Call to ban street hurling in Carrick-on-Suir

The statue of GAA co-founder Maurice Davin which was erected in Carrick-on-Suir earlier this year.
A proposal to ban the playing of hurling on the streets of Carrick, the birthplace of GAA co-founder Maurice Davin, is being investigated.

A proposal to ban the playing of hurling on the streets of Carrick, the birthplace of GAA co-founder Maurice Davin, is being investigated.

FF Cllr Sylvia Cooney-Sheehan’s proposal to introduce by-laws to impose this ban, with exemptions for sports events, is to be discussed at Carrick-on-Suir Joint Policing Committee meeting this evening (Wednesday).

Such a ban would be controversial as hurling is the most popular sport in Carrick, which has three GAA clubs.

Cllr Cooney Sheehan tabled the proposal as a motion at Carrick Town Council’s meeting last week arising from a recent public meeting on anti-social behaviour in the town attended by an estimated 150 people.

The committee formed at that public meeting resolved to campaign for by-laws to restrict the playing of hurling in public streets.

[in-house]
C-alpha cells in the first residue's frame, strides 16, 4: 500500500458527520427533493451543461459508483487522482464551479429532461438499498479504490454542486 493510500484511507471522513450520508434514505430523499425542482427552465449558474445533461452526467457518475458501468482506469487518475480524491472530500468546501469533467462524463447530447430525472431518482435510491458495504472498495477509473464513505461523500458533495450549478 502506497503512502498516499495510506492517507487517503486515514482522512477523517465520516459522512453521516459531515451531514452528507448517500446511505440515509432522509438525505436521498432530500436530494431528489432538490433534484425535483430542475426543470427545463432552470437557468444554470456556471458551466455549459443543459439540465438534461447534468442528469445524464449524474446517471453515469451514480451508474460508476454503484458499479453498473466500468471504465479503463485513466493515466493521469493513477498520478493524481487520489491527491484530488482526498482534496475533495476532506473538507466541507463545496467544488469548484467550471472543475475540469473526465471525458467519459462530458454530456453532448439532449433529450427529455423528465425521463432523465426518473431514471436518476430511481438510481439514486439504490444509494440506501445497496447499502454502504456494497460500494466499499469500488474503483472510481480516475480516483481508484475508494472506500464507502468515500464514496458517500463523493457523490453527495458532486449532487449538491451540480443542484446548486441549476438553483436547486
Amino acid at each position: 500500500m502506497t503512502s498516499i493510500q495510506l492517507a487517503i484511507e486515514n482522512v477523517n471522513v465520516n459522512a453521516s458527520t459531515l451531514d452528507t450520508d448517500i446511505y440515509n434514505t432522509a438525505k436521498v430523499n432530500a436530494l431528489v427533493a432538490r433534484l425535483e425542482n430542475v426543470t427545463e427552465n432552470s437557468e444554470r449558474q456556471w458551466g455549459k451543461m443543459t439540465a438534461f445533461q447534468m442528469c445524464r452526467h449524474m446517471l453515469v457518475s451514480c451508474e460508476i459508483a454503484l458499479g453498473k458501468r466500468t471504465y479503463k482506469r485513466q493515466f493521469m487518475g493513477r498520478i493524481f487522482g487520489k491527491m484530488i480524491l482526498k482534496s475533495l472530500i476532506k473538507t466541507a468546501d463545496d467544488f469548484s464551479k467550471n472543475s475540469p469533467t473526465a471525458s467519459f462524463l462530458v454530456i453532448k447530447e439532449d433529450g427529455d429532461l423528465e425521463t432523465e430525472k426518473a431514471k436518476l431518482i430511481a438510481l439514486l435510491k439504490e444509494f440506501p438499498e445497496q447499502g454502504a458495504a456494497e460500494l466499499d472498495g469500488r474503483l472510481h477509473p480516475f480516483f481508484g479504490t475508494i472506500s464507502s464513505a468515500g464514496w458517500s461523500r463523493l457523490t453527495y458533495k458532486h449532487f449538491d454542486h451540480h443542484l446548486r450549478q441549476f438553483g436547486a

Town Clerk Michael O’Brien said he wasn’t sure the Council had the authority to introduce such by-laws and he would have to research the matter. “I don’t want to be the Cork man banning hurling in Tipperary,” he added.

Cllr Cooney Sheehan highlighted an incident where three people played hurling on the Main Street at 3am one night. “They wanted to practice for next year’s event where they puck the bail up the Main Street,” she explained referring to the urban poc fada contest at the Clancy Brothers Festival in June. Town Engineer Eoin Powell said he reported youths three or four times for playing hurling on town centre streets during the day. “They are creating a serious potential to be knocked down,” he said. Mr O’Brien said the issue would be discussed at the Joint Policing Committee. “We will have to look at whether it’s enforceable or desirable. It’s something we have to be very careful about.”